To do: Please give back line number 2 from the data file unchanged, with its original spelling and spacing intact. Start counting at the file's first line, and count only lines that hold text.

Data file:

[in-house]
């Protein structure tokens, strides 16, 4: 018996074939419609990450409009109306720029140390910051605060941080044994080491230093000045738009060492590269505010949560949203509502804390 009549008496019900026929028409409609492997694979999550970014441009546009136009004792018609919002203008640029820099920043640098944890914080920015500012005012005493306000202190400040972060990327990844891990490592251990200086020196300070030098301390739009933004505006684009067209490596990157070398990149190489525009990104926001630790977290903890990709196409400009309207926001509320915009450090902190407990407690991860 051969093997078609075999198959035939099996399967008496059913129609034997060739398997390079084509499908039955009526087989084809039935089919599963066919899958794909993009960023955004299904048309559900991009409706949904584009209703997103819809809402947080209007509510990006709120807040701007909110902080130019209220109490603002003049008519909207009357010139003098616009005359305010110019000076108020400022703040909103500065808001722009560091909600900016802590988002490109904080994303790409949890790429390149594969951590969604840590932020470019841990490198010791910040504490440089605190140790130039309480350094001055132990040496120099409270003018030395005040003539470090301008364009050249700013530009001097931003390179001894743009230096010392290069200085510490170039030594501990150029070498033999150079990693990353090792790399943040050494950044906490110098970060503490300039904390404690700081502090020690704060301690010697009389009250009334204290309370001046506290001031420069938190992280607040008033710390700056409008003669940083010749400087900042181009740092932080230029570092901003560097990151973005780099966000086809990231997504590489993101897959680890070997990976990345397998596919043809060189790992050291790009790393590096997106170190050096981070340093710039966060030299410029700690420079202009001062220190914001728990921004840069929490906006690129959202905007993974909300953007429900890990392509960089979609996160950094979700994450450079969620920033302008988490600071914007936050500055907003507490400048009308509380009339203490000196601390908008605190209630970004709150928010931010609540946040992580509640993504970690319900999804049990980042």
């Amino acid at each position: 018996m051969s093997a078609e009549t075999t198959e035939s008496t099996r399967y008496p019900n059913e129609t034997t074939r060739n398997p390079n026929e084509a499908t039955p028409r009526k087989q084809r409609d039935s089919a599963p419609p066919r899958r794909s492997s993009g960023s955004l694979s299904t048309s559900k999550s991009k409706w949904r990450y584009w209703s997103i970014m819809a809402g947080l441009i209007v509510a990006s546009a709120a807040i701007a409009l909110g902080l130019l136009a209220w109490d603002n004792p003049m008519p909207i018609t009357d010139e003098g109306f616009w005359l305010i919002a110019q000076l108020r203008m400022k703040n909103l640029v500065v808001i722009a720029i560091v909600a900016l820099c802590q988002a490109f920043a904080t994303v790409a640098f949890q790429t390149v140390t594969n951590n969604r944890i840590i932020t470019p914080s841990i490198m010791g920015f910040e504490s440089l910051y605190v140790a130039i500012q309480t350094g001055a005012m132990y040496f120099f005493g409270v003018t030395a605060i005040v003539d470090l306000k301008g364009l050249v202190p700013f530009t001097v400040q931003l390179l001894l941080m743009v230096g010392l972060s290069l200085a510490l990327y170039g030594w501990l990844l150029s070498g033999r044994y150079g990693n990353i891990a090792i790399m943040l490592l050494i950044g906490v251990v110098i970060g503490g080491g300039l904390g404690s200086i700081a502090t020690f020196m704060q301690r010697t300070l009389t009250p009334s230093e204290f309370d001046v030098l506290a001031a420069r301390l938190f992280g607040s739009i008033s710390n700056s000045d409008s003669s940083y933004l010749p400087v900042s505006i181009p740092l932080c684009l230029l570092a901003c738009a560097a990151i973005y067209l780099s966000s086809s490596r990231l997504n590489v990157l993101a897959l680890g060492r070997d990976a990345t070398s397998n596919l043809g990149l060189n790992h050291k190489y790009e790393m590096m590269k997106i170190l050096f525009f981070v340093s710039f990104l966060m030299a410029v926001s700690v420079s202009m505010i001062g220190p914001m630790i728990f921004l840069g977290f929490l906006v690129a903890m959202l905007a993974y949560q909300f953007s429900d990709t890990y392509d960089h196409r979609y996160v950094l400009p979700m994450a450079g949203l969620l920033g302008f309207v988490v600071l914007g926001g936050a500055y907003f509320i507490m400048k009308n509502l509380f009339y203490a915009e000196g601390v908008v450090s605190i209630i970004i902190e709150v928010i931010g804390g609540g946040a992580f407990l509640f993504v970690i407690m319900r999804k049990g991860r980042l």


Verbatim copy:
């Protein structure tokens, strides 16, 4: 018996074939419609990450409009109306720029140390910051605060941080044994080491230093000045738009060492590269505010949560949203509502804390 009549008496019900026929028409409609492997694979999550970014441009546009136009004792018609919002203008640029820099920043640098944890914080920015500012005012005493306000202190400040972060990327990844891990490592251990200086020196300070030098301390739009933004505006684009067209490596990157070398990149190489525009990104926001630790977290903890990709196409400009309207926001509320915009450090902190407990407690991860 051969093997078609075999198959035939099996399967008496059913129609034997060739398997390079084509499908039955009526087989084809039935089919599963066919899958794909993009960023955004299904048309559900991009409706949904584009209703997103819809809402947080209007509510990006709120807040701007909110902080130019209220109490603002003049008519909207009357010139003098616009005359305010110019000076108020400022703040909103500065808001722009560091909600900016802590988002490109904080994303790409949890790429390149594969951590969604840590932020470019841990490198010791910040504490440089605190140790130039309480350094001055132990040496120099409270003018030395005040003539470090301008364009050249700013530009001097931003390179001894743009230096010392290069200085510490170039030594501990150029070498033999150079990693990353090792790399943040050494950044906490110098970060503490300039904390404690700081502090020690704060301690010697009389009250009334204290309370001046506290001031420069938190992280607040008033710390700056409008003669940083010749400087900042181009740092932080230029570092901003560097990151973005780099966000086809990231997504590489993101897959680890070997990976990345397998596919043809060189790992050291790009790393590096997106170190050096981070340093710039966060030299410029700690420079202009001062220190914001728990921004840069929490906006690129959202905007993974909300953007429900890990392509960089979609996160950094979700994450450079969620920033302008988490600071914007936050500055907003507490400048009308509380009339203490000196601390908008605190209630970004709150928010931010609540946040992580509640993504970690319900999804049990980042």